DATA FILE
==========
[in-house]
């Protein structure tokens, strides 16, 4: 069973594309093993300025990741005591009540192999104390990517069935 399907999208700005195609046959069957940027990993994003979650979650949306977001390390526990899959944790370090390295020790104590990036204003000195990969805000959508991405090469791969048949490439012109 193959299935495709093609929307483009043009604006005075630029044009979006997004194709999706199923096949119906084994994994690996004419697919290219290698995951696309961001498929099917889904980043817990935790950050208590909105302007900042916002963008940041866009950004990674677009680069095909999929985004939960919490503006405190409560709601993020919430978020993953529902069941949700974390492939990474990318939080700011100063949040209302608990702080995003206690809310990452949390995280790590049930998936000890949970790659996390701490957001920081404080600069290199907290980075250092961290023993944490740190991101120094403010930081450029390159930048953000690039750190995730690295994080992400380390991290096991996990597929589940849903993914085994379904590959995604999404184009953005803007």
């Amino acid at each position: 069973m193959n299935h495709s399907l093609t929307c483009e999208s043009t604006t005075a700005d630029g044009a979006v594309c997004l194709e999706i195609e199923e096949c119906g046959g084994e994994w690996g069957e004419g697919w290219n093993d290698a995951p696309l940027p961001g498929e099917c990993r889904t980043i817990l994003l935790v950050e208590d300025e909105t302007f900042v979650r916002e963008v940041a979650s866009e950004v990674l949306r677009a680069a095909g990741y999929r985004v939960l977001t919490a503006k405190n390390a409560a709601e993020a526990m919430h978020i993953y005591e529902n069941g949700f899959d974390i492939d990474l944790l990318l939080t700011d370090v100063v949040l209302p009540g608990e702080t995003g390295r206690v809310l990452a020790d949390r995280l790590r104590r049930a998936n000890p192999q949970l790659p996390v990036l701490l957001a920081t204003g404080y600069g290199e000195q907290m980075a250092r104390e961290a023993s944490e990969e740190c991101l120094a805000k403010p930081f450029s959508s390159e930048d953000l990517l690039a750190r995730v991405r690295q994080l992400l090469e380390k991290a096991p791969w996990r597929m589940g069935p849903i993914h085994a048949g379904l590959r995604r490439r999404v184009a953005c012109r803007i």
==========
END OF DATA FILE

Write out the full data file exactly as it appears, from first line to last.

[in-house]
């Protein structure tokens, strides 16, 4: 069973594309093993300025990741005591009540192999104390990517069935 399907999208700005195609046959069957940027990993994003979650979650949306977001390390526990899959944790370090390295020790104590990036204003000195990969805000959508991405090469791969048949490439012109 193959299935495709093609929307483009043009604006005075630029044009979006997004194709999706199923096949119906084994994994690996004419697919290219290698995951696309961001498929099917889904980043817990935790950050208590909105302007900042916002963008940041866009950004990674677009680069095909999929985004939960919490503006405190409560709601993020919430978020993953529902069941949700974390492939990474990318939080700011100063949040209302608990702080995003206690809310990452949390995280790590049930998936000890949970790659996390701490957001920081404080600069290199907290980075250092961290023993944490740190991101120094403010930081450029390159930048953000690039750190995730690295994080992400380390991290096991996990597929589940849903993914085994379904590959995604999404184009953005803007």
């Amino acid at each position: 069973m193959n299935h495709s399907l093609t929307c483009e999208s043009t604006t005075a700005d630029g044009a979006v594309c997004l194709e999706i195609e199923e096949c119906g046959g084994e994994w690996g069957e004419g697919w290219n093993d290698a995951p696309l940027p961001g498929e099917c990993r889904t980043i817990l994003l935790v950050e208590d300025e909105t302007f900042v979650r916002e963008v940041a979650s866009e950004v990674l949306r677009a680069a095909g990741y999929r985004v939960l977001t919490a503006k405190n390390a409560a709601e993020a526990m919430h978020i993953y005591e529902n069941g949700f899959d974390i492939d990474l944790l990318l939080t700011d370090v100063v949040l209302p009540g608990e702080t995003g390295r206690v809310l990452a020790d949390r995280l790590r104590r049930a998936n000890p192999q949970l790659p996390v990036l701490l957001a920081t204003g404080y600069g290199e000195q907290m980075a250092r104390e961290a023993s944490e990969e740190c991101l120094a805000k403010p930081f450029s959508s390159e930048d953000l990517l690039a750190r995730v991405r690295q994080l992400l090469e380390k991290a096991p791969w996990r597929m589940g069935p849903i993914h085994a048949g379904l590959r995604r490439r999404v184009a953005c012109r803007i």